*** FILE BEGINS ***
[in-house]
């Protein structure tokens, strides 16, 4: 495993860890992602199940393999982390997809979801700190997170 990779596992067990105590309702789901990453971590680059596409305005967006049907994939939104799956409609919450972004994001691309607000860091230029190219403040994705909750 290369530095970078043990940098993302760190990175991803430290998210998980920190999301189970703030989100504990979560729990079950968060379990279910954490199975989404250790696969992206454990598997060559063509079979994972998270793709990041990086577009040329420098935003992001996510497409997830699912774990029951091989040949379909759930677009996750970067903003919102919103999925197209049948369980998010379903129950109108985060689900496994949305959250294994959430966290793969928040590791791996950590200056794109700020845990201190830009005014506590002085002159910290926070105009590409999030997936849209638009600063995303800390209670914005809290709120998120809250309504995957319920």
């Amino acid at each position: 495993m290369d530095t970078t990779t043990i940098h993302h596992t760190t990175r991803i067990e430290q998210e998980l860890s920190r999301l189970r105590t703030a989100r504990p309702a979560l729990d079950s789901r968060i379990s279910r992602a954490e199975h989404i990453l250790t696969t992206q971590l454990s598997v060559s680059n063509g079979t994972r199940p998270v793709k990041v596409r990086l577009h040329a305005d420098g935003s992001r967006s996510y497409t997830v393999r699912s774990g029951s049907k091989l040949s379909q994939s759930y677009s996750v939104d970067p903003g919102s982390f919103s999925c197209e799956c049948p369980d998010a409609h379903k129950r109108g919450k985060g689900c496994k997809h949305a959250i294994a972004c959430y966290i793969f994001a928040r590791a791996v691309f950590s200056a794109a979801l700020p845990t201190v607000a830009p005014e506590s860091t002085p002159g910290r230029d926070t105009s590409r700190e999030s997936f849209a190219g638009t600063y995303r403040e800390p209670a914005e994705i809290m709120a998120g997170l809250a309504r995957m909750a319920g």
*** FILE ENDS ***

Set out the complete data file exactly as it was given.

[in-house]
């Protein structure tokens, strides 16, 4: 495993860890992602199940393999982390997809979801700190997170 990779596992067990105590309702789901990453971590680059596409305005967006049907994939939104799956409609919450972004994001691309607000860091230029190219403040994705909750 290369530095970078043990940098993302760190990175991803430290998210998980920190999301189970703030989100504990979560729990079950968060379990279910954490199975989404250790696969992206454990598997060559063509079979994972998270793709990041990086577009040329420098935003992001996510497409997830699912774990029951091989040949379909759930677009996750970067903003919102919103999925197209049948369980998010379903129950109108985060689900496994949305959250294994959430966290793969928040590791791996950590200056794109700020845990201190830009005014506590002085002159910290926070105009590409999030997936849209638009600063995303800390209670914005809290709120998120809250309504995957319920």
């Amino acid at each position: 495993m290369d530095t970078t990779t043990i940098h993302h596992t760190t990175r991803i067990e430290q998210e998980l860890s920190r999301l189970r105590t703030a989100r504990p309702a979560l729990d079950s789901r968060i379990s279910r992602a954490e199975h989404i990453l250790t696969t992206q971590l454990s598997v060559s680059n063509g079979t994972r199940p998270v793709k990041v596409r990086l577009h040329a305005d420098g935003s992001r967006s996510y497409t997830v393999r699912s774990g029951s049907k091989l040949s379909q994939s759930y677009s996750v939104d970067p903003g919102s982390f919103s999925c197209e799956c049948p369980d998010a409609h379903k129950r109108g919450k985060g689900c496994k997809h949305a959250i294994a972004c959430y966290i793969f994001a928040r590791a791996v691309f950590s200056a794109a979801l700020p845990t201190v607000a830009p005014e506590s860091t002085p002159g910290r230029d926070t105009s590409r700190e999030s997936f849209a190219g638009t600063y995303r403040e800390p209670a914005e994705i809290m709120a998120g997170l809250a309504r995957m909750a319920g």